(This is a reprint from NewsBred).
There is a good reason to believe that mainstream English newspapers in India keep masses uneducated. Most of it stems from bias. A lot has also to do because journos themselves are uneducated. They can't speak or write on any subject coherently. At best they are quote-renters. At worse, remotely controlled by compromised bosses, politically aligned. The whiff of money and power also keeps them drugged.
Look at the data issue currently clouding our mornings. Aadhaar of course is unpalatable to these journos. In the name of data breach, for months at end, the mainstream media is trying to discredit it. So when Union Minister of State, KJ Alphons made a spirited defence of it, Hindustan Times on its front page accused him for kicking up a "fresh row." The stable of Times of India called it "bizarre." Indian Express buried it on Page 10.
What Mr Minister has done is to ask a few simple questions:
(a) Aadhaar only asks for your name and address to go with identification. When a telephone directory can have your name and address, why not Aadhaar?
(b) When you apply for US Visa, everything of yours, including your body, is laid bare, so why object Aadhaar?
(c) Not a single breach of Aadhaar data has occurred in the past three-and-a-half years.
A sensible and responsible media ought to have reflected and posed these questions to its readers in response:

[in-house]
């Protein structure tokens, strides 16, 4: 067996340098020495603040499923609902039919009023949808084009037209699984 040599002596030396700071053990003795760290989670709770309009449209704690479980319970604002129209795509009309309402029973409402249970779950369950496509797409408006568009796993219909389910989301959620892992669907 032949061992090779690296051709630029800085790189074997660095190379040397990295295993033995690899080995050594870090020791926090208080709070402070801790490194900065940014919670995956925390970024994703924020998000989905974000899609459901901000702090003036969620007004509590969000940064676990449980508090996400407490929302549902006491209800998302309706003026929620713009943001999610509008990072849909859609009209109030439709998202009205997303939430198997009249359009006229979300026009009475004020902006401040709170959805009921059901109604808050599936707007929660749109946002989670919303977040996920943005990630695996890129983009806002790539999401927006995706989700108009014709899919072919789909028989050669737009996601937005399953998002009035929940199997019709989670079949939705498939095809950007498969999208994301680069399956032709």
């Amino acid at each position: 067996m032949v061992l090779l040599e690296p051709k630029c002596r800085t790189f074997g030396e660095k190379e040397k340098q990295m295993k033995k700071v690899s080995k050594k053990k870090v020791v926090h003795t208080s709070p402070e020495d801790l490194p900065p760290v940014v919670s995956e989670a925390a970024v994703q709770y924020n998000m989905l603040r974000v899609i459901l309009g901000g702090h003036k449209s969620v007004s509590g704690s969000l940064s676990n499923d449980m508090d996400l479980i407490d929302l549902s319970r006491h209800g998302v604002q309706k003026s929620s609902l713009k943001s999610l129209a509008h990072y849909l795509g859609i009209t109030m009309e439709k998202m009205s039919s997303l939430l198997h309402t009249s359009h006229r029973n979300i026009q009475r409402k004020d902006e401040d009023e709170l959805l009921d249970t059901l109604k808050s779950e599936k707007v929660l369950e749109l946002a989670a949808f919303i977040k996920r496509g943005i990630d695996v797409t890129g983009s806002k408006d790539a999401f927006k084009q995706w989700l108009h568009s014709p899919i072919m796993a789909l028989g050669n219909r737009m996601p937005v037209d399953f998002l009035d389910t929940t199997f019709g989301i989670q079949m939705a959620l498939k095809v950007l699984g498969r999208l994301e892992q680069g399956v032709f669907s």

(a) When you give your personal details to earn loyalty points and discounts in a shopping mall, why not Aadhaar?
(b) When you give your personal details for mobile numbers, Facebook, banks and passports, why not Aadhaar?
(c) When in order to get a blue tick on twitter, you give all your personal information, why not Aadhaar?
Yet, all we get is the minister being accused of being "bizarre" and "kicking up a row." Row? Who's in opposition? Obviously the mainstream media itself is offended and nobody else.
Never would you see an English mainstream media applauding Aadhaar for ostensibly eliminating fake subsidies, throwing out middlemen out and; securing direct subsidies to poor and needy. Damn it, I would let government put every bit of me under a scanner if the rampant corruption could be rooted out.
Those in support of corrupt practices are obviously corrupt. The implication is clear for mainstream media. Yet in the name of privacy, they are using hammers and axes of lies everyday to dismantle Aadhaar. And to keep us "uneducated" on Aadhaar's overwhelming benefits.
Since "data breach" is the current flavour, in the wake of Facebook outrage,the English mainstream media has gone berserk on the NaMo App. Indian Express has spilled over columns and pages in ugly multi-layered headlines on NaMo App to convey private information of its users are being passed on to US companies. This has followed on Rahul Gandhi claiming that the Prime Minister is "spying" on "personal data" of users.